Wired: One final question for you from Twitter: Any chance that the Party Down crew could cater the Neptune High 10-year reunion?

Rob Thomas: [laughs] There’s no chance. What’s funny is most of the members of the Party Downcrew have already played people on Veronica Mars. Adam Scott was a creepy teacher; Ken Marino is going to be in the movie as Vinnie Van Lowe. Someone like Martin Starr hasn’t been in Veronica Mars, so you might see him – but he won’t be catering it.

 

PSY_2012_1200x900

http://www.youtube.com/officialpsy?feature=inp-tw-psy

new video from you know who.. reached 10 million viewers on first day. what a man.

The Academy Award winning director talks about his nod to heist films and classic noir

Director Danny Boyle used electronic and retro jazz sounds in the new art-heist film 'Trance.'Director Danny Boyle used electronic and retro jazz sounds in the new art-heist film “Trance.” (Fox Searchlight)

In the films of English director Danny Boyle, music frequently emerges as an important (if unseen) character. The drug-addict drama Trainspotting was fueled by a jam-packed, manic soundtrack of songs by Iggy Pop, Brian Eno and the electronic duo Underworld. He teamed up with Indian composer A.R. Rahman for 127 Hours and the highly successful Slumdog Millionaire, for which Boyle won a Best Director Oscar.

His new movie Trance, starring James McAvoy and Rosario Dawson, pays homage to two beloved genres: the high-tech heist movie and shadowy film noir.

Boyle enlisted a frequent collaborator, Rick Smith of Underworld, to craft dance beats for action sequences, while using pre-existing jazz and French chanson for sequences involving hypnosis and dreams.

Known for using pre-existing songs, Boyle doesn’t use a music supervisor and selects tracks himself. “It’s one of the deepest pleasures for me. It helps shape the film in so many ways, [beyond] just the music. It informs the film completely for me,” he told Soundcheck‘s John Schaefer. “I’m very proud to be able to associate myself with these artists via film.”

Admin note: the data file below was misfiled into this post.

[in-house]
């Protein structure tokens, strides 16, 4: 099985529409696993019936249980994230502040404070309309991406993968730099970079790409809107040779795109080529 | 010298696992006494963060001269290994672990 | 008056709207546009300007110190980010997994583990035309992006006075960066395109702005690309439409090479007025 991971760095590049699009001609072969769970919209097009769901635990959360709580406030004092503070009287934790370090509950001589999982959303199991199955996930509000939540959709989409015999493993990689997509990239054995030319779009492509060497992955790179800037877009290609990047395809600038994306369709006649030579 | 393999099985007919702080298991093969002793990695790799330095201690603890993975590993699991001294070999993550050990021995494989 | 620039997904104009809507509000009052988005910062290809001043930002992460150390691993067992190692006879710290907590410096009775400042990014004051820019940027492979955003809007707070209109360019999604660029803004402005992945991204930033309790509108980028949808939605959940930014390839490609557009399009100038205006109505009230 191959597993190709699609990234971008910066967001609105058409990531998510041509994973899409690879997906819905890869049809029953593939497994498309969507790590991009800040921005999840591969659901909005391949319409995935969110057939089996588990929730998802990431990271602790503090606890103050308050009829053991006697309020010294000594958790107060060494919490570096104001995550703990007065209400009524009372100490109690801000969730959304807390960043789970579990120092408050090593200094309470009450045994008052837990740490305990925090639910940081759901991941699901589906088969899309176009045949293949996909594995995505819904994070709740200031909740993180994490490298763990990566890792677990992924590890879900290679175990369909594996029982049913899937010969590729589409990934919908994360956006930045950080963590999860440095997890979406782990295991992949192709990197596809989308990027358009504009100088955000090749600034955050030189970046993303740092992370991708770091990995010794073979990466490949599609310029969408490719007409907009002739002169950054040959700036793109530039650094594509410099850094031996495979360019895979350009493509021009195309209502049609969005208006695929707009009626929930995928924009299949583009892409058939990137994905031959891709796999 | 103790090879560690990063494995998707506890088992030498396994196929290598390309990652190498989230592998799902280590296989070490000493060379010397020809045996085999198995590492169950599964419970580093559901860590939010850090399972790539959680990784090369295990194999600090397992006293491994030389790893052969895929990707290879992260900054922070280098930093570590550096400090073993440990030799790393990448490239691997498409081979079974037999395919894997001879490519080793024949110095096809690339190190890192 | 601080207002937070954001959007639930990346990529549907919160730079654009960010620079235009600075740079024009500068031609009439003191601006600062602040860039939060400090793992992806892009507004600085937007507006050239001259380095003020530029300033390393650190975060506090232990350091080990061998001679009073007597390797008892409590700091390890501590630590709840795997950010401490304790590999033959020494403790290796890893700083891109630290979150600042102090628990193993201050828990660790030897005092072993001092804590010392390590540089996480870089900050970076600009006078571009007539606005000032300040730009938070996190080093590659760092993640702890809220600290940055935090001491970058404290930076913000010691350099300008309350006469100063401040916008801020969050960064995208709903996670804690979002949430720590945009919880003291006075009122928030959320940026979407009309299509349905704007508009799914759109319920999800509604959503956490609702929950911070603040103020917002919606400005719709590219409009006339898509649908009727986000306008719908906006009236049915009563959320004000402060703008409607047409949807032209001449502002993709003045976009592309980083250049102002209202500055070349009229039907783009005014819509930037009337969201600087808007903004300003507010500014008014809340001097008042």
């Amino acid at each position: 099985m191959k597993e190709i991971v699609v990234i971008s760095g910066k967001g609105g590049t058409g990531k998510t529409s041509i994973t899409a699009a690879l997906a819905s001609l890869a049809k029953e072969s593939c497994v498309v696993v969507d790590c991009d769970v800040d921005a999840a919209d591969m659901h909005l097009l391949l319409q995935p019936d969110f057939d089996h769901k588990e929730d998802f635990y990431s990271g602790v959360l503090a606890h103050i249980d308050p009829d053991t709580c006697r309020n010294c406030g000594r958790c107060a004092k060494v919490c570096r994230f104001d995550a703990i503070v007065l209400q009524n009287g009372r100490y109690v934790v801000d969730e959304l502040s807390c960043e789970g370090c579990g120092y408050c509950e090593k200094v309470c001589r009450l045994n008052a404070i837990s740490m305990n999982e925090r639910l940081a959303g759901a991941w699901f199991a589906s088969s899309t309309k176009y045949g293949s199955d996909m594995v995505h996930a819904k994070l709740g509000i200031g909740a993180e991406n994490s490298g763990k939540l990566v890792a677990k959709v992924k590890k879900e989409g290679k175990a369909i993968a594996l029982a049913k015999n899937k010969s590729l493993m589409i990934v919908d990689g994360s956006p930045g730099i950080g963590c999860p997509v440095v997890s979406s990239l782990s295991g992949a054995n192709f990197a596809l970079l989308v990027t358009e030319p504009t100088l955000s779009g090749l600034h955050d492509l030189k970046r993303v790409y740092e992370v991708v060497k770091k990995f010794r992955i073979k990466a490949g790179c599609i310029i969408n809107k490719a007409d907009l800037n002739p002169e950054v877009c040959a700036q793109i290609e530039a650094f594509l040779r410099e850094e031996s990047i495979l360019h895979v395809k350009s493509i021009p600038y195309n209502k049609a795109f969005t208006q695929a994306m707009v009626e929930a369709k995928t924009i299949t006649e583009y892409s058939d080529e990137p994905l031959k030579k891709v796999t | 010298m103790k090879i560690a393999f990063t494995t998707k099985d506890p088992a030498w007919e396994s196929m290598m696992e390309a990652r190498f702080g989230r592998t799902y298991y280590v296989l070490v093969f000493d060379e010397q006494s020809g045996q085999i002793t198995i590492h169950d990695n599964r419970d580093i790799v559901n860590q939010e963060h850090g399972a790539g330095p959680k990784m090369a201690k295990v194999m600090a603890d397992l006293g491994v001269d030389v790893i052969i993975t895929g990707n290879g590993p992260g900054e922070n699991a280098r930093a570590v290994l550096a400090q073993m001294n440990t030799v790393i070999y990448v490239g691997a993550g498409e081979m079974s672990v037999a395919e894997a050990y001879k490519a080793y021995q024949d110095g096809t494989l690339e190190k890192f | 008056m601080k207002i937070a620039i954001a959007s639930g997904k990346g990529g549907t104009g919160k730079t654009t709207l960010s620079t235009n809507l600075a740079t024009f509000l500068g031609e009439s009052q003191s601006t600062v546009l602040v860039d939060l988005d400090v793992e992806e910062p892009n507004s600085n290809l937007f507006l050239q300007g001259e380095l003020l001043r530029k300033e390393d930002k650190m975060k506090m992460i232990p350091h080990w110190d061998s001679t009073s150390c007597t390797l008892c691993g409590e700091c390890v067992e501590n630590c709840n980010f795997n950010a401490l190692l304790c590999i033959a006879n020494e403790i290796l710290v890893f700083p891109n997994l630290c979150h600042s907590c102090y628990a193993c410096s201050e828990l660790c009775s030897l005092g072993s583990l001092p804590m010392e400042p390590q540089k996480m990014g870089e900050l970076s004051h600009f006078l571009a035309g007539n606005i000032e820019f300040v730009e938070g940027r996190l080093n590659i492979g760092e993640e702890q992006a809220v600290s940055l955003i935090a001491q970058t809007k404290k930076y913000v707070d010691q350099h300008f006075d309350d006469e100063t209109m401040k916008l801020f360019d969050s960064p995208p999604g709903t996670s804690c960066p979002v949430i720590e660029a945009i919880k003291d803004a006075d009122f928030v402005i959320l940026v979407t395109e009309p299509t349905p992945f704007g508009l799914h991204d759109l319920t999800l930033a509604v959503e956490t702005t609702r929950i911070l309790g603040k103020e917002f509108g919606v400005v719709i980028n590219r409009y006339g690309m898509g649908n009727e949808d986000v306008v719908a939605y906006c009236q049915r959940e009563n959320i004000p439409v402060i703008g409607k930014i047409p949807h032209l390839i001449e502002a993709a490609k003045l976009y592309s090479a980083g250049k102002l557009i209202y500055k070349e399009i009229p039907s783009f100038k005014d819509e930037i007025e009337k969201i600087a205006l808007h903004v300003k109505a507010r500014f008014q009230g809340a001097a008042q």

He talked with John Schaefer about choosing music for Trainspotting, 28 Days Later and the opening ceremonies for the 2012 Olympic Games in London. Read more the conversation here: http://wny.cc/ZpoOi0

JS: On using “Deep Blue Day” from Brian Eno and Daniel Lanois’ album Apollo: Atmospheres and Soundtracks, for the notorious Trainspotting scene involving “the worst toilet in Scotland”:

DB: That album is, to me, one of the greatest atmospheric albums ever. It is just an extraordinary piece of work. I’ve used it multiple times. I used it in a TV series before I moved into films. And I used it so many times, in so many different ways, that eventually Brian Eno wrote to me and said, “I’ve done other things, you know.”

JS: Tell us about a song that you thought would be perfect for a scene, but couldn’t get permission to use.

DB: We tried to get Laurie Anderson’s “O Superman” for 28 Days Later. There’s an amazing sequence where [Cillian Murphy’s character, Jim] walks home. London is deserted, apparently apart from this threat, and he finds his way back to his old home where his parents lived. And he finds them in bed, passed away. They passed away peacefully and left a message for him. It’s very moving within this apocalyptic horror.

And her amazing song was [initially] on the soundtrack. And we approached her about it, and she said she didn’t want it to be associated with anything else because she wanted to do something else with it in the near future. So she declined, and I was really sad. [TheatricallyReally sad.

But her decision was a good one – and good things come out of it. And we used a hymn instead which actually had an even greater significance instead, especially for a British audience. You’re trying to suggest the past of the city, and hymns sonically do that. Something that we’re all familiar with through schooling, and so we used “Abide With Me.”

JS: Will there be a third film in the 28 Days Later zombie franchise?